Boris Johnson: Theresa May should refuse to pay EU exit bill
Theresa May should refuse to pay the multi-billion pound bill Britain is likely to be presented with when it quits the EU, Boris Johnson has said.
Experts have said the charge for commitments the UK entered into while still a member of the bloc could be as high as £60bn.
But the Foreign Secretary said the Prime Minister should follow the lead of Margaret Thatcher and stand firm against Brussels leaders.
Mr Johnson, who was a key figurehead in the Leave campaign, said the issue was reminiscent of the former Prime Minister’s battle to secure a rebate for the UK from the EU’s budget in 1984, where she threatened to hold back British payments.
Speaking on the BBC programme ‘Brexit: Britain's Biggest Deal’, he said: "I think we have illustrious precedent in this matter, and you will doubtless recall the 1984 Fontainebleau Summit in which Mrs Thatcher said she wanted her money back, and I think that is exactly what we will get."
"It is not reasonable, I don't think, for the UK having left the EU to continue to make vast budget payments, I think everybody understands that and that's the reality."
In a blow for Mrs May, Irish Taoiseach Enda Kenny refused to rule out the possibility of Britain being landed with the huge bill.
Speaking to reporters as he arrived at an EU summit in Brussels, he said: “When you sign on for a contract you commit yourself to participation and obviously the extent of that level of money will be determined.”
European Commission head, Jean-Claude Juncker, has previously warned that Britain must pay a “hefty” bill when it quits the EU, and rallied remaining members to prepare for a “tough negotiation”.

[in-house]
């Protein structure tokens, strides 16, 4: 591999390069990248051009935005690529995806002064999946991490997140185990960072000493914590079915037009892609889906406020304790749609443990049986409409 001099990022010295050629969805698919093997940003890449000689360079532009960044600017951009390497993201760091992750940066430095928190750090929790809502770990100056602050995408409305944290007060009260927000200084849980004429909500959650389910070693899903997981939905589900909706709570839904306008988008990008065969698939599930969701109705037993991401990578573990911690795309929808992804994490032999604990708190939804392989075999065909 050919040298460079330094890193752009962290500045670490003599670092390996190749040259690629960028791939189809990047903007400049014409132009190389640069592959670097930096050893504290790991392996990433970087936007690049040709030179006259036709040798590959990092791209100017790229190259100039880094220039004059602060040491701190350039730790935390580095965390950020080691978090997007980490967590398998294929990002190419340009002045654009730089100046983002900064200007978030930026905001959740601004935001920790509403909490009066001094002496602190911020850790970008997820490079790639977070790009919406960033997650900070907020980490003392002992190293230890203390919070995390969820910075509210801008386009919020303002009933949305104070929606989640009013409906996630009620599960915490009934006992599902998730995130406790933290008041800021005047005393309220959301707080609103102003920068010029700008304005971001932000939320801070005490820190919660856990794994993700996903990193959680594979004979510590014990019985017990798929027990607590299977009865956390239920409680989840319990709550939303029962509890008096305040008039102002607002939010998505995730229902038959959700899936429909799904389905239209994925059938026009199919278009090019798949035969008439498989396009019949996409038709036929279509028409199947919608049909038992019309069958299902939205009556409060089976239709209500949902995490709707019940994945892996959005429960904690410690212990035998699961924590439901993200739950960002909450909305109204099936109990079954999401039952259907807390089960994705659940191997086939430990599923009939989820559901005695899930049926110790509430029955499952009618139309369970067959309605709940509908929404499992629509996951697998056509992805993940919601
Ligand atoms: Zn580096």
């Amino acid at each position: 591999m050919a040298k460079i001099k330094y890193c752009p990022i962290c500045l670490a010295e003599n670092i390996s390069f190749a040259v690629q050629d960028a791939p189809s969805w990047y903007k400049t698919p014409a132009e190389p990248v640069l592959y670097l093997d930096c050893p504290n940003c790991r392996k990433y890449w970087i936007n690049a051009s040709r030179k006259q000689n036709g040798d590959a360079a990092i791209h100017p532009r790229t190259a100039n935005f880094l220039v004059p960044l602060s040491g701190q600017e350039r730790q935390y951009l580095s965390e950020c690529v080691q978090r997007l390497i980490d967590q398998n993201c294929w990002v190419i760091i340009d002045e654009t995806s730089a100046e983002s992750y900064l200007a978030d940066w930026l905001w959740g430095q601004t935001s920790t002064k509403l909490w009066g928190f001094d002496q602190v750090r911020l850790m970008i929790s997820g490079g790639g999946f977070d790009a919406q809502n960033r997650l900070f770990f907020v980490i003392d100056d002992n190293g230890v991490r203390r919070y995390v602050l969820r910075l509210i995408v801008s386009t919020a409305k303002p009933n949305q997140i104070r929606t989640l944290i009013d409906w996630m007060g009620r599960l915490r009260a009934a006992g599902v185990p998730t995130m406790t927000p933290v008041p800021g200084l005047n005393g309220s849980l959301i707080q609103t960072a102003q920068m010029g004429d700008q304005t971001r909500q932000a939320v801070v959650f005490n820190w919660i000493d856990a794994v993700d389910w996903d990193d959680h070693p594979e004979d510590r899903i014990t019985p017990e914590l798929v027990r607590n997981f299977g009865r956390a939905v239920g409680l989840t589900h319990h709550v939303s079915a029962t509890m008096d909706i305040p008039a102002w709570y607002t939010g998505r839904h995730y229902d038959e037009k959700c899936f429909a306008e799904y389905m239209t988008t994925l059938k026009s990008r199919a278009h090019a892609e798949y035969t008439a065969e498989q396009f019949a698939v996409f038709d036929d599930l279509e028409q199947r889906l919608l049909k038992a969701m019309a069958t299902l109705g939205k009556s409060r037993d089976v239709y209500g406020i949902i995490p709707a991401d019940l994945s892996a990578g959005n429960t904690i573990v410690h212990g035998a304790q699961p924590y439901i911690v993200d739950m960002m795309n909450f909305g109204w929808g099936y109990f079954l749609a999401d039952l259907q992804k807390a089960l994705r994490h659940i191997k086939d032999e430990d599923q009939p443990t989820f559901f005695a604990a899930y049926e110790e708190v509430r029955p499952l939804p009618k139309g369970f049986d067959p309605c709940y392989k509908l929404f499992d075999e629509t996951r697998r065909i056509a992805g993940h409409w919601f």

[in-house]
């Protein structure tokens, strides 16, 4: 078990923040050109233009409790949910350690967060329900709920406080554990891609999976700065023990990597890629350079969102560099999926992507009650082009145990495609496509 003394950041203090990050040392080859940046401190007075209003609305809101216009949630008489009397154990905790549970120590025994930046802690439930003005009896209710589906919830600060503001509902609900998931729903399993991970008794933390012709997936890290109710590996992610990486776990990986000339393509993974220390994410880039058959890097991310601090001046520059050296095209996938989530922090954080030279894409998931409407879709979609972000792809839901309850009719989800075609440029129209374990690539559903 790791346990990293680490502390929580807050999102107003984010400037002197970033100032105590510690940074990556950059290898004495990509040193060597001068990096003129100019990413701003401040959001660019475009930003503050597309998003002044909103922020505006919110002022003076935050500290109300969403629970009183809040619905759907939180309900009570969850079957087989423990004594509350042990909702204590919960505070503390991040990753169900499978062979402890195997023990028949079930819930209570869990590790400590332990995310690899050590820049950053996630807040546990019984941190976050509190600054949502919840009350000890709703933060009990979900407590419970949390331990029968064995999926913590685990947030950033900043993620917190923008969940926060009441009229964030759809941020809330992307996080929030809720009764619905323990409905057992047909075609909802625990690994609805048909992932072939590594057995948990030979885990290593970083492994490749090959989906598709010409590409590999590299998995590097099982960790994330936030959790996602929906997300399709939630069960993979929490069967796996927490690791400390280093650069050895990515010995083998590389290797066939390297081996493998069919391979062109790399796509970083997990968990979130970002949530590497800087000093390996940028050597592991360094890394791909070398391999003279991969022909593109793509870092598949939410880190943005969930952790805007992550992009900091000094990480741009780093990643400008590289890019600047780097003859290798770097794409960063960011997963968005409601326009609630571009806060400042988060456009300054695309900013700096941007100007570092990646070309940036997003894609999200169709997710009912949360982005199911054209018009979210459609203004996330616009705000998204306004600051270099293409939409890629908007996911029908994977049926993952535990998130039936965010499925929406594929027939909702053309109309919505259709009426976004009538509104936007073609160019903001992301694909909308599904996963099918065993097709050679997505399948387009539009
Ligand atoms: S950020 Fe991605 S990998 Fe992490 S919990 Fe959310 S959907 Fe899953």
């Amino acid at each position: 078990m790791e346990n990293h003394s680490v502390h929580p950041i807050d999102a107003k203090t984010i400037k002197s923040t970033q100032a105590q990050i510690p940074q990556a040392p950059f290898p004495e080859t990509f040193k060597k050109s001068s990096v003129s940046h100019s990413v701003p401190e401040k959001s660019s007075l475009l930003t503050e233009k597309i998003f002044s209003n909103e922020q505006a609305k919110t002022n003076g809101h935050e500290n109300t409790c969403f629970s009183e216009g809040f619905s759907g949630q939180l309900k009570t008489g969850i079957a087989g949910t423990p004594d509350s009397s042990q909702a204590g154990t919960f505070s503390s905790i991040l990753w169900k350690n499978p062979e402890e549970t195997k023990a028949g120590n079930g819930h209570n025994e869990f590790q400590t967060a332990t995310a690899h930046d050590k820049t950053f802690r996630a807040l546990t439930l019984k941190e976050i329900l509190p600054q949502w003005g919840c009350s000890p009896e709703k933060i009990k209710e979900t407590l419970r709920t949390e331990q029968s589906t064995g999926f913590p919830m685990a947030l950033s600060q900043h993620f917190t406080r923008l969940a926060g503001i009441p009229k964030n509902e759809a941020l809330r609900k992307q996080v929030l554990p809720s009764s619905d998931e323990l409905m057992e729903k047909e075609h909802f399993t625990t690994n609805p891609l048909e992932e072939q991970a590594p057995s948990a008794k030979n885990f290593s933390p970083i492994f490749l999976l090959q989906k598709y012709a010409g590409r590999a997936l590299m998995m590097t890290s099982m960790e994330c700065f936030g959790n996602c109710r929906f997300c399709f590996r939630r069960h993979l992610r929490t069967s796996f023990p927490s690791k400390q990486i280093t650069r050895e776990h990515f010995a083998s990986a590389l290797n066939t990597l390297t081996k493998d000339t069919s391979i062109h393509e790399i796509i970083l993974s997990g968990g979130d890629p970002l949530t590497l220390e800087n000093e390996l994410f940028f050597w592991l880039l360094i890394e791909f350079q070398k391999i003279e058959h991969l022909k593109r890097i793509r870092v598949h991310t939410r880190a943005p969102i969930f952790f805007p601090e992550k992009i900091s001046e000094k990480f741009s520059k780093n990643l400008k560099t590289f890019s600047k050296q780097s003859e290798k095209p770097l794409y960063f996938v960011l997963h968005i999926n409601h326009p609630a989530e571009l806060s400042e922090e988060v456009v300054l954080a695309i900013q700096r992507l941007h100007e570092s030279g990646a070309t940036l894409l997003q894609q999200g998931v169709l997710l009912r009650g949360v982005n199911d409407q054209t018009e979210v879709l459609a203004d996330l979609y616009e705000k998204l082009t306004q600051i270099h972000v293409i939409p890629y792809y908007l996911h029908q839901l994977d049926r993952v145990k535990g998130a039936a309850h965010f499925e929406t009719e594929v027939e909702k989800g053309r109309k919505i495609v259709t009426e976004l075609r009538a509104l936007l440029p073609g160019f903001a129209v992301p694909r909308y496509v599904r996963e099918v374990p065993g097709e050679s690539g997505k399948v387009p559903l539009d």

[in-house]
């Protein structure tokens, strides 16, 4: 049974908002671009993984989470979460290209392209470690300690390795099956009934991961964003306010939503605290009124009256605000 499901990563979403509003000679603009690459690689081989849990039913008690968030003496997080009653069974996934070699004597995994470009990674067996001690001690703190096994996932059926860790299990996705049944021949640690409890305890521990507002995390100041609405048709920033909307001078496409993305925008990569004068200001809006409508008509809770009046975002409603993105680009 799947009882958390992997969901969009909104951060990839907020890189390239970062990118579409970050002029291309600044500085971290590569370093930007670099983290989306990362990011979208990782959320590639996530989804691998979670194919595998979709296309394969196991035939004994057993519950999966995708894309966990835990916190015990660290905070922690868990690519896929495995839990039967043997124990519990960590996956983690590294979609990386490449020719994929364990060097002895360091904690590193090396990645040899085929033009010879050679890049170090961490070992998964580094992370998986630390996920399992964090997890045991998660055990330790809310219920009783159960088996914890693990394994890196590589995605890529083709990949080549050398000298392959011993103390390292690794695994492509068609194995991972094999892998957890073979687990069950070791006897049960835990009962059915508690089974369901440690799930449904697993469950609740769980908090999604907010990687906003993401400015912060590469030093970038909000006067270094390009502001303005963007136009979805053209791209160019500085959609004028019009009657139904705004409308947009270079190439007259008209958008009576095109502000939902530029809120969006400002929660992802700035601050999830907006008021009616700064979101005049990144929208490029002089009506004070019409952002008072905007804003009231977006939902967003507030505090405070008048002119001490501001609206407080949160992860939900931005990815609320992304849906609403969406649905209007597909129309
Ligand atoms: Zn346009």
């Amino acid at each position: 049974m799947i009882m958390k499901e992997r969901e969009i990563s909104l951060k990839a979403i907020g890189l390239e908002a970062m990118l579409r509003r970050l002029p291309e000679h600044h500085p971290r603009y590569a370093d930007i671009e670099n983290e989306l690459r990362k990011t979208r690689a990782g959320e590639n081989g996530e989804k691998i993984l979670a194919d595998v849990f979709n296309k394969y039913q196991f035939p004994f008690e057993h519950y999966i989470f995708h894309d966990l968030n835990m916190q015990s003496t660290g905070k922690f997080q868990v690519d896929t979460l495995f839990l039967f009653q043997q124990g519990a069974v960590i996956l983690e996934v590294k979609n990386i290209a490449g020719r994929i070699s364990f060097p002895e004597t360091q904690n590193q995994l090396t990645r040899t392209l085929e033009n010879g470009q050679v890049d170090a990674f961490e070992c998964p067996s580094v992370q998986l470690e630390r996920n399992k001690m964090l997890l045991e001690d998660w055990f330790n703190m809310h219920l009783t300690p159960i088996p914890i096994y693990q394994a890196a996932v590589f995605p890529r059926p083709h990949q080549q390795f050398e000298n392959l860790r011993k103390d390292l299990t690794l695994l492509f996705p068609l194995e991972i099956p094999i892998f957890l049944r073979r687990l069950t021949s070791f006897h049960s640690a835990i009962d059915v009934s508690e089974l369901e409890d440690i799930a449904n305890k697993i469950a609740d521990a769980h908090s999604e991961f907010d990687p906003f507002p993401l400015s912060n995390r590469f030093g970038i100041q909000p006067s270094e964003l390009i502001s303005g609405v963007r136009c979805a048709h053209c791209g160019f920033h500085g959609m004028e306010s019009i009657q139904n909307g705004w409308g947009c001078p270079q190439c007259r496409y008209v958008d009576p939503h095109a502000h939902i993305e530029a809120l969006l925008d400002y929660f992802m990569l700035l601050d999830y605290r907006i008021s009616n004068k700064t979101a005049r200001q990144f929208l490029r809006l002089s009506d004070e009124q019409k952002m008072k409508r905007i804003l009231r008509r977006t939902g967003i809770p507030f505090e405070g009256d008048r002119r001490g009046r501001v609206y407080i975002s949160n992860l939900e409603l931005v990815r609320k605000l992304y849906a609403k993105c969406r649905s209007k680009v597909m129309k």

In December, Michel Barnier, the EU’s chief negotiator, said a divorce settlement amounting to “tens of billions” will be expected from the UK every year until 2020 to pay off its existing spending commitments.
‘AGREEING THE BILLS’
Tomas Prouza, Czech Republic’s Europe minister, added that the cash is simply “agreeing the bills that the UK has already agreed to pay”.
He told Sky News: “I understand why the eurosceptics call it an exit fee...
“We’re talking about payments to the existing budget that the UK already voted for, pensions of British citizens working at the EU. This is only things the UK has already committed itself to paying.”
A number of Tory MPs have previously voiced their opposition to the idea that the UK’s negotiating team will “beg for mercy”.
Iain Duncan Smith said: “It is utter, total rubbish from Mr Barnier... There are real questions about what we owe, it’s probably peanuts. He is deploying the tactics of project fear. People won’t believe it.”
Fellow Conservative backbencher Steve Baker said the Frenchman had been “aloof” and “petulant”.